Norway is pledging $63 million to help alleviate the humanitarian crisis in South Sudan, the Norwegian government said on Monday, amid expectations the conflict in the world's youngest nation to worsen in the months ahead.
The Nordic country, one of South Sudan's main Western sponsors together with the United States and Britain, is hosting an international conference to raise humanitarian funds for South Sudan on May 19-20 in Oslo.
Violence broke out last December, pitting President Salva Kiir's Dinka people against the Nuer of his former deputy, Riek Machar, whom the president sacked in July 2013.
"The crisis is expected to escalate significantly in the months ahead. The Norwegian Government is therefore allocating a further $63 million to humanitarian efforts in South Sudan," said Norwegian Foreign Minister Boerge Brende. "By making this substantial contribution, Norway is sending a clear signal about the gravity of the situation," he said in a statement. The sum comes in addition to the $17 million Oslo has pledged in emergency aid to South Sudan this year.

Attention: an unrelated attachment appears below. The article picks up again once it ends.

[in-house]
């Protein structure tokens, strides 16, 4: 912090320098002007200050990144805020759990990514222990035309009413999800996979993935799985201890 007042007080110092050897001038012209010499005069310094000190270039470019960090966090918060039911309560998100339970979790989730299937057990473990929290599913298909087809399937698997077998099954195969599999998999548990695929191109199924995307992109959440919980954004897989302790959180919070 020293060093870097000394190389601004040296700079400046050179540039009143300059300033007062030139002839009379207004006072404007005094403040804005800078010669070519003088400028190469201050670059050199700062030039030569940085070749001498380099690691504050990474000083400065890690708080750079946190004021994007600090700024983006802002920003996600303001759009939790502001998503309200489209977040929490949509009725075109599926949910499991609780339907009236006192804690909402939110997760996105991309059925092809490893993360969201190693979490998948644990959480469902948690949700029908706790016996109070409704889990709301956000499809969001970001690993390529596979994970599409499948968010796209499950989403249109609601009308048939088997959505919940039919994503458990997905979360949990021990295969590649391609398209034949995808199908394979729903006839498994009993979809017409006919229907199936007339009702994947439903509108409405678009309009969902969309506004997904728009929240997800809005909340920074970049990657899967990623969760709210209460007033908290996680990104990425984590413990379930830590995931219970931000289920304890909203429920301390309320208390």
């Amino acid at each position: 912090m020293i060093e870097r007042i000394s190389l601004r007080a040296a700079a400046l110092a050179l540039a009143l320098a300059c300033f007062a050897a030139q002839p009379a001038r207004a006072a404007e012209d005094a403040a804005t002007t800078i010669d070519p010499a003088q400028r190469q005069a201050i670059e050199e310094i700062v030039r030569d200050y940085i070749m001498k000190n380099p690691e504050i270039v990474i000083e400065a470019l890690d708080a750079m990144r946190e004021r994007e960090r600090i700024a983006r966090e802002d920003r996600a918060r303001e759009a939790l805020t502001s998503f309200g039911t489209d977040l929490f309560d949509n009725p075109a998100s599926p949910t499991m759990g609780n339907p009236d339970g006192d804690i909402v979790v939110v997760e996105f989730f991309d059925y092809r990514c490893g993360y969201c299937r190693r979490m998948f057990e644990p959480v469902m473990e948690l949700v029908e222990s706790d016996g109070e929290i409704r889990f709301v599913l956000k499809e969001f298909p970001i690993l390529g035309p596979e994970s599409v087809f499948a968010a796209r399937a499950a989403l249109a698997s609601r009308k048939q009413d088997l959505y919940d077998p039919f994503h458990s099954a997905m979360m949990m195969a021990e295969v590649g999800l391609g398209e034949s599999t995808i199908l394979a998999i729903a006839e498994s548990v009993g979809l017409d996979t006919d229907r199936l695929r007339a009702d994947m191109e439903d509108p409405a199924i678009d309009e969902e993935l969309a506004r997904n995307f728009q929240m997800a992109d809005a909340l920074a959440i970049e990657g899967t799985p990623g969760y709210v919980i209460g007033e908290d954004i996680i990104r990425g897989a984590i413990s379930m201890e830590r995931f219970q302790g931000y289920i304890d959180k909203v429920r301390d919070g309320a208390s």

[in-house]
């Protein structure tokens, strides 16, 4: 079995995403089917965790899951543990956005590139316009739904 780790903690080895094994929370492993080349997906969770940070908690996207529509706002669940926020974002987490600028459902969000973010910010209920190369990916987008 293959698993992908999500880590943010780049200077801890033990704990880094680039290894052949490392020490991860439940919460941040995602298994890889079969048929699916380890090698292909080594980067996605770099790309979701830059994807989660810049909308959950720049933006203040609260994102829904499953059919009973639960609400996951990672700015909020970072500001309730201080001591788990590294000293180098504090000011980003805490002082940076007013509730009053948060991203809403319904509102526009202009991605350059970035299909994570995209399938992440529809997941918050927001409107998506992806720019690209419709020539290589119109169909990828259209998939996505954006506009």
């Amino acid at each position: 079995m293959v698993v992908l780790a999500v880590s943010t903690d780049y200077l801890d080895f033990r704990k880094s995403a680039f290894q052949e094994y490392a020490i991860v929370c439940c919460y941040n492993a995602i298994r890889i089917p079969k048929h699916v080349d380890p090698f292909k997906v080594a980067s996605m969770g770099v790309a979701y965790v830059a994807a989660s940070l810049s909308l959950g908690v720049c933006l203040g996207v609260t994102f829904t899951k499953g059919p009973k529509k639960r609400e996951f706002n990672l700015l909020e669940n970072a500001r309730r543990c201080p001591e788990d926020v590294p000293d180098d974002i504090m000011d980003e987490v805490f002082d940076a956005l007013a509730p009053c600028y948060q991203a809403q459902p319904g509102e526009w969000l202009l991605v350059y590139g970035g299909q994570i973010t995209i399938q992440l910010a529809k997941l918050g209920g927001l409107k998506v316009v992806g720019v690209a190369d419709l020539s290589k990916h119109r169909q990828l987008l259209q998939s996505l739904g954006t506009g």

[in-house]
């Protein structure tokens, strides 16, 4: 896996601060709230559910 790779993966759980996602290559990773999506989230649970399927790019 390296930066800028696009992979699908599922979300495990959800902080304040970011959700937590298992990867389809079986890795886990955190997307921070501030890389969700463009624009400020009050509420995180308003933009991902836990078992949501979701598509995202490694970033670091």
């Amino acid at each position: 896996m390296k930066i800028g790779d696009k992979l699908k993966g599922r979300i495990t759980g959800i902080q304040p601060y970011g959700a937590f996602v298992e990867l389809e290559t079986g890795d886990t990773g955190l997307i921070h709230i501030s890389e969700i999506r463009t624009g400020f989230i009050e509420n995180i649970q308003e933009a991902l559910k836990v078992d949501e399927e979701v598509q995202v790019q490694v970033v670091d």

The United Nations has now increased the funding requirement for humanitarian assistance from $1.3 billion to $1.8 billion. So far, donors have provided $590 million.
South Sudan became independent from Sudan in 2011. The fighting has curbed oil production, vital for its economy.
Norway said its money would be distributed via humanitarian actors on the ground in South Sudan, including United Nations agencies, the International Committee of the Red Cross and non-governmental organisations. Some of the funds will also be allocated to relief efforts in South Sudan's neighbouring nations, which are hosting a large number of refugees, it said.